It’s a book I’ve only started reading recently–I’m less than halfway through it, actually–but just the little bit I’ve read so far has made such an impact on me that I wanted to make a post about it. St. Augustine started writing City of God at the request of his friend Marcellinus, who was concerned about how the pagans were blaming Christianity for the fall of Rome and was looking for a way to refute the claims. City of God starts out as a history of Rome (and shows how the problems that led to its downfall were around even before the Christians showed up), but it gradually expands into other parts of the world as well.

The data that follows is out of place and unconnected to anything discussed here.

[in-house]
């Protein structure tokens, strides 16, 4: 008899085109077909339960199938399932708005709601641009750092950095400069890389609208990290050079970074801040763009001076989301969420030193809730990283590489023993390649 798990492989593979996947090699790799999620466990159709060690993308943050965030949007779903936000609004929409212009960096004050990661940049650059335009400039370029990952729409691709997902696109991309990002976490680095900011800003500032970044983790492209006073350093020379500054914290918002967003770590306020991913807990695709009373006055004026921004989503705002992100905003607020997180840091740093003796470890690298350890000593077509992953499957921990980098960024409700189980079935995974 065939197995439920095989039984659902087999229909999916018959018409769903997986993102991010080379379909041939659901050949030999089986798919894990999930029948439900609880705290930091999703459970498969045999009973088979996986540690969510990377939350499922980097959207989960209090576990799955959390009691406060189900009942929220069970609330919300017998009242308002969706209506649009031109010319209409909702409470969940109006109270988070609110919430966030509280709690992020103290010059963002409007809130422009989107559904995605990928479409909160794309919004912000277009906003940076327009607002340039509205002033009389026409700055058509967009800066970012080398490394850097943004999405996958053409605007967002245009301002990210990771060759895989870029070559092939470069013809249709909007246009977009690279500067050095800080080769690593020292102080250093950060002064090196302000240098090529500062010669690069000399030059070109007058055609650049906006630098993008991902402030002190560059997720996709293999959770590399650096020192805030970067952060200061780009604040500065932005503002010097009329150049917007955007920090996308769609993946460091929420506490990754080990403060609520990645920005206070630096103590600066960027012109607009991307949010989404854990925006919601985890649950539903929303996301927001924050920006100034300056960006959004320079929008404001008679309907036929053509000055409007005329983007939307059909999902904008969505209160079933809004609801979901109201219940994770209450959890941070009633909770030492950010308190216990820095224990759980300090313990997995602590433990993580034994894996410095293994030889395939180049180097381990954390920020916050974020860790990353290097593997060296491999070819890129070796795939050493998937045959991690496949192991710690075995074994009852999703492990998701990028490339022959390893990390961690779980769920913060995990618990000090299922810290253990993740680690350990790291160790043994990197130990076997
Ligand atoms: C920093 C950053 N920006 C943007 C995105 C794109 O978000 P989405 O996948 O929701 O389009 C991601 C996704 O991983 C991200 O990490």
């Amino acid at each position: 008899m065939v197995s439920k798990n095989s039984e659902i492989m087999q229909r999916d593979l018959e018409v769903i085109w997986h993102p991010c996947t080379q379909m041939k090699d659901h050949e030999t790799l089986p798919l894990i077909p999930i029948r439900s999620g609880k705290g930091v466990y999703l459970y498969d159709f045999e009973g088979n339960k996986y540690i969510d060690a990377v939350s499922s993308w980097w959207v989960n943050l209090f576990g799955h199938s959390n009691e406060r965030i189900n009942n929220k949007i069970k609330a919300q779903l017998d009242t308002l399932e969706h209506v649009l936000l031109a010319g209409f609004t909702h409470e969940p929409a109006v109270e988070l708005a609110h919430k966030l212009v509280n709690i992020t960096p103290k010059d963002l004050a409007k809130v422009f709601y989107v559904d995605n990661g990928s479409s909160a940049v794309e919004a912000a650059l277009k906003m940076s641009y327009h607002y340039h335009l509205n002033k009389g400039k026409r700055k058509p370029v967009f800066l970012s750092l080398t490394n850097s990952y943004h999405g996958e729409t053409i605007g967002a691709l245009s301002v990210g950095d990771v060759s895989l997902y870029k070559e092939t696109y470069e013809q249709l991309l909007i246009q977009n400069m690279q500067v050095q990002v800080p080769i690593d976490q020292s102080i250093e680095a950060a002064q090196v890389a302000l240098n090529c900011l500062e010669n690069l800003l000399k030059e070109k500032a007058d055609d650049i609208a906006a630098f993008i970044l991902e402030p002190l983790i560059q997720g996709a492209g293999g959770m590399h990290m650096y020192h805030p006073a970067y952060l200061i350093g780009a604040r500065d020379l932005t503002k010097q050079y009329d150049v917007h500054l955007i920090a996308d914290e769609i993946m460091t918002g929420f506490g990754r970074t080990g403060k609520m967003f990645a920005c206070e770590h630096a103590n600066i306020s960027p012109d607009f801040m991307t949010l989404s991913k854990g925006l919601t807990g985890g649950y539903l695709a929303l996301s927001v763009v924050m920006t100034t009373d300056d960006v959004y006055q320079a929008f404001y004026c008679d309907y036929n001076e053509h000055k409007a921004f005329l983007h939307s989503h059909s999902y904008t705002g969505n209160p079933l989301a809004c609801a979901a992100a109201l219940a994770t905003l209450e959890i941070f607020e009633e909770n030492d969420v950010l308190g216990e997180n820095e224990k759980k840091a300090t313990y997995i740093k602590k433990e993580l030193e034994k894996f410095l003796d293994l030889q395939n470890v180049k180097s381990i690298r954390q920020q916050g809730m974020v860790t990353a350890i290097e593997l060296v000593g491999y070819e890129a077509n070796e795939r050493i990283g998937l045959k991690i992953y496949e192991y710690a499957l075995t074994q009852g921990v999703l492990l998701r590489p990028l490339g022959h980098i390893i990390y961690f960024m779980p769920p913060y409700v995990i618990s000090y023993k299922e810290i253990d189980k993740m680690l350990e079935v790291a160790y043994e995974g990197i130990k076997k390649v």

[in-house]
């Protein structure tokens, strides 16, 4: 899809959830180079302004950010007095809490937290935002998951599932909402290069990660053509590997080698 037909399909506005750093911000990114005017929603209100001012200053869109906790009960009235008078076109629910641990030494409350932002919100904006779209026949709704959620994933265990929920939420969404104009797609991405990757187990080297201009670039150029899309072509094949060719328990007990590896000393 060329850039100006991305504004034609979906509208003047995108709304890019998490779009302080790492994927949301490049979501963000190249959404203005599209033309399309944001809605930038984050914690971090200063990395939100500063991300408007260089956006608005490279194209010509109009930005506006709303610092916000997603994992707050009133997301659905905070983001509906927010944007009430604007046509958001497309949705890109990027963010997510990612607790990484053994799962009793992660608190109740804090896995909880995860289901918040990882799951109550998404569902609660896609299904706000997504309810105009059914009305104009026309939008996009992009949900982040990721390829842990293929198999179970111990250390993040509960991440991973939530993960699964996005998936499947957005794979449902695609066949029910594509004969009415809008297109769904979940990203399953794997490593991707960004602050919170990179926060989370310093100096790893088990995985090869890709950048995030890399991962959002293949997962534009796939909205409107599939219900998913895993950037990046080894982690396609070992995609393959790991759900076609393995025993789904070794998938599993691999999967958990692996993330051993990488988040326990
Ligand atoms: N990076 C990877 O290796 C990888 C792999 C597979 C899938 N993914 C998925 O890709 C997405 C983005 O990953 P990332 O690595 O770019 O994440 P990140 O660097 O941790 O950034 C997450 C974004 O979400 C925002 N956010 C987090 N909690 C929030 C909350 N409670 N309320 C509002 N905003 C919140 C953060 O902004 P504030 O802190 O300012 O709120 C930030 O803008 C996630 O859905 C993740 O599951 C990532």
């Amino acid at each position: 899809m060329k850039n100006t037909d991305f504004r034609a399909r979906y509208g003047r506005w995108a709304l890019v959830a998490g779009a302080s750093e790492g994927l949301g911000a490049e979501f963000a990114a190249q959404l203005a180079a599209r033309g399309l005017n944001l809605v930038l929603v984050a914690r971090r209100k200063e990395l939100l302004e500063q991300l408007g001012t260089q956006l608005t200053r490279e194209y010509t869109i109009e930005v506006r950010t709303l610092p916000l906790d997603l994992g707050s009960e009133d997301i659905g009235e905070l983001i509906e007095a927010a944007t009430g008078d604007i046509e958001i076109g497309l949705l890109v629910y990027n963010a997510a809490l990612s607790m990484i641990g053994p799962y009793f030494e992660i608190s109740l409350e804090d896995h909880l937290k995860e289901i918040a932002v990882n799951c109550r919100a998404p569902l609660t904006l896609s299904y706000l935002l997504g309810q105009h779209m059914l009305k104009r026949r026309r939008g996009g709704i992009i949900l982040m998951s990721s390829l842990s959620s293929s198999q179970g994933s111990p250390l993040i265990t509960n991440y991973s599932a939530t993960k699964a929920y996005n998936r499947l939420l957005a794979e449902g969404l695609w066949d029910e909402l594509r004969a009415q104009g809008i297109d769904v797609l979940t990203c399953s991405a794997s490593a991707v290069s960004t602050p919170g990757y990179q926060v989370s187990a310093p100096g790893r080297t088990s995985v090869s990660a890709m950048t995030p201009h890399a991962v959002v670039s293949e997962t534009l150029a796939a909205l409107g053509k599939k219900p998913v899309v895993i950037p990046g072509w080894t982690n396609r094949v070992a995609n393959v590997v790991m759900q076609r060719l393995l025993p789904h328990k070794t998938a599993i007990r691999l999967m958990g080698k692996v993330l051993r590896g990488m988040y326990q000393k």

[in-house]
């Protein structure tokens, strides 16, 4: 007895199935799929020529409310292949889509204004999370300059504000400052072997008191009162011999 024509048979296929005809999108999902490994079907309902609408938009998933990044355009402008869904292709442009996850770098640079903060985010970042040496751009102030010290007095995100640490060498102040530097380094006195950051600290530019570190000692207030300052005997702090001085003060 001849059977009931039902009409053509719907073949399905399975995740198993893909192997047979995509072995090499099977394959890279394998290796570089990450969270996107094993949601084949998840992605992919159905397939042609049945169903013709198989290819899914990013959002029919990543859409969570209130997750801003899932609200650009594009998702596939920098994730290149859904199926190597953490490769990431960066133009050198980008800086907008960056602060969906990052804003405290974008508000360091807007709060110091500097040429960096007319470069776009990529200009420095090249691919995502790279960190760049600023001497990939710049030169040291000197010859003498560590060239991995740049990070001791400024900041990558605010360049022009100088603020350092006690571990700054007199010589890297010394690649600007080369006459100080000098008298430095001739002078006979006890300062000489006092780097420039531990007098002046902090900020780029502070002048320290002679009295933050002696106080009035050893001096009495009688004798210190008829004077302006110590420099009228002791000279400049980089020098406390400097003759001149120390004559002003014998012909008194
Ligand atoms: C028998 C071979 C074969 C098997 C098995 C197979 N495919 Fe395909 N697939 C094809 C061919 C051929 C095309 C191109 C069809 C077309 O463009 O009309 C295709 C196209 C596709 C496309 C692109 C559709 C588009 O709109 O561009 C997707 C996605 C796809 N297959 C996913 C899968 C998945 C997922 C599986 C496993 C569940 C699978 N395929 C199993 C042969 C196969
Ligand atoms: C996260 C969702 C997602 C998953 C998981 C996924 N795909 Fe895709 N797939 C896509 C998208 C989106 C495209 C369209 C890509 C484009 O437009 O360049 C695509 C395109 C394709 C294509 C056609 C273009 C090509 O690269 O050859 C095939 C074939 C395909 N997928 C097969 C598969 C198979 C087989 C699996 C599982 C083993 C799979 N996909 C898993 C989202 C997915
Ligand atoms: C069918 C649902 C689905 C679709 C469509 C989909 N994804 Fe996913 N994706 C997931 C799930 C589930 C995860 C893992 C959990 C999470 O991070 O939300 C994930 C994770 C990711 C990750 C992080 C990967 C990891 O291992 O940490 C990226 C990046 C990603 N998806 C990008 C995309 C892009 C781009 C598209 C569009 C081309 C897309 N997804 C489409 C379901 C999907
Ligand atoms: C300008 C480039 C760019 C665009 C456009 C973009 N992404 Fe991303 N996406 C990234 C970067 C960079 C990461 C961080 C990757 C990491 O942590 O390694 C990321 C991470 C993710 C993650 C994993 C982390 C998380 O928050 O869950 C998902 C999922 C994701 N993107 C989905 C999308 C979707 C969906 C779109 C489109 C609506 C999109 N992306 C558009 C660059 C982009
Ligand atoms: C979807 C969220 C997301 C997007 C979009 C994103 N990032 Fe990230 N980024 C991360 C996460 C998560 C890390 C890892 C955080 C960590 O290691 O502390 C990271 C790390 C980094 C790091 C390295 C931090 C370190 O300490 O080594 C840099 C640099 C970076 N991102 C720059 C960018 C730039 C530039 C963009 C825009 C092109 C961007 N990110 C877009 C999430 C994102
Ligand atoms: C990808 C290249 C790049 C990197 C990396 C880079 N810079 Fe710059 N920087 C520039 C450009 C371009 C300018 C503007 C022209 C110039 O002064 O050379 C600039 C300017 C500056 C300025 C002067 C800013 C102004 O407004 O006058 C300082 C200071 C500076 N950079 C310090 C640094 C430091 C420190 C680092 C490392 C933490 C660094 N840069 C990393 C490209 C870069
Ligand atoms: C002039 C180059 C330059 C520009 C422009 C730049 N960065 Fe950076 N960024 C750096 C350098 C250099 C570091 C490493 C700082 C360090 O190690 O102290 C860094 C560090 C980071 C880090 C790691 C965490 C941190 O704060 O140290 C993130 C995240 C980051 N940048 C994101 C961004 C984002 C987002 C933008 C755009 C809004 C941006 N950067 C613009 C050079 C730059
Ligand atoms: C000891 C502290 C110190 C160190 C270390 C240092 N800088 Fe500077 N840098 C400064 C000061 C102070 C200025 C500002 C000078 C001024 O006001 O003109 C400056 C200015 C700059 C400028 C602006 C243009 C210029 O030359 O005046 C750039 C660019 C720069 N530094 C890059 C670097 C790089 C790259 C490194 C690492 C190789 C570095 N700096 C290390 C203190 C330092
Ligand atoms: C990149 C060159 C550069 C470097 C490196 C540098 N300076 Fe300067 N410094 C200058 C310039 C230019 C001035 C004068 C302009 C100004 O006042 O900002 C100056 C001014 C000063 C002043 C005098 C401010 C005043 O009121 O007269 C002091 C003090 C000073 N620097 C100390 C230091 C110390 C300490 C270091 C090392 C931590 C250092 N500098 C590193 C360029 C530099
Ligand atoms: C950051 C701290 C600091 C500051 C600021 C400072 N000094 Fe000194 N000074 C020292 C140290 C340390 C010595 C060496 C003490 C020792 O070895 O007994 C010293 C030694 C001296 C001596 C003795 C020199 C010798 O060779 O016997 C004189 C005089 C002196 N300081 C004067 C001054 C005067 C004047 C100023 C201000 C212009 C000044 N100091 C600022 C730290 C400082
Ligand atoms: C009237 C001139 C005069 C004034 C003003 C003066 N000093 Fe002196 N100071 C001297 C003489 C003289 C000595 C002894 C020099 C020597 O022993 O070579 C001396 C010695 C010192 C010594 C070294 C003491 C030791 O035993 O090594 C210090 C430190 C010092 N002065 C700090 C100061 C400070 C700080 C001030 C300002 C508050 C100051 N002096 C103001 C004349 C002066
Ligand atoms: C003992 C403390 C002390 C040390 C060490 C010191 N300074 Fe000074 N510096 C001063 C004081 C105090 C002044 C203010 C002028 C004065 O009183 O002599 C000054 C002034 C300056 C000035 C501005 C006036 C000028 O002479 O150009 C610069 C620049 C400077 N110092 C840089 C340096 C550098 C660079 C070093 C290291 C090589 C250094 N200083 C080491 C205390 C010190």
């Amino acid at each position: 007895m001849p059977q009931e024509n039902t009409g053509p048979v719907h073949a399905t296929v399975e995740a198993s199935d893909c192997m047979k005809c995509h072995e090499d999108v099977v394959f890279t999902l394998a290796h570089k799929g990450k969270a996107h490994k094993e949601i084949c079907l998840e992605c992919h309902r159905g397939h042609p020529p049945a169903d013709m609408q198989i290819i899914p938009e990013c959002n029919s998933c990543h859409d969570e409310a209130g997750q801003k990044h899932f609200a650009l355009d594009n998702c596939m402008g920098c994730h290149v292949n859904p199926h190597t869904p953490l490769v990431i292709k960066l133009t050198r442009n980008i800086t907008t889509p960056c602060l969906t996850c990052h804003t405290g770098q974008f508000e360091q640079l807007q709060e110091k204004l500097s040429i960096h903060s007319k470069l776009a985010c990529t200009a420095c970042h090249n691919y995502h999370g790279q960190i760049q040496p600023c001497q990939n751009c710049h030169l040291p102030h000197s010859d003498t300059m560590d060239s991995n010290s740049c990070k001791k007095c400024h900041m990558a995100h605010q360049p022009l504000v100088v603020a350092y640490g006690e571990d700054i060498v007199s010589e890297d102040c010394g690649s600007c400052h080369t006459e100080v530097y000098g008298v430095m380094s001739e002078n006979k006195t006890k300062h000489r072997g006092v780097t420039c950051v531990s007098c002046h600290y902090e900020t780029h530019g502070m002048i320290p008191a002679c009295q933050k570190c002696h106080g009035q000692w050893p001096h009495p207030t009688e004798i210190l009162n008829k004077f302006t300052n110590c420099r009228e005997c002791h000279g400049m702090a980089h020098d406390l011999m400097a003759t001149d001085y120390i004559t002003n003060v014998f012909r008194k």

What I find particularly striking, though, is how relevant the book still is. This was written centuries ago, yet I’m finding I can relate to what St. Augustine writes. I suppose it shows how people never really do change, but it also illustrates how the Church belongs to every century.
It’s a short blurb, I know, but I’m hoping to write a more in-depth post about it once I actually finish it. But based on what I’ve read so far, it’s quite a fascinating read.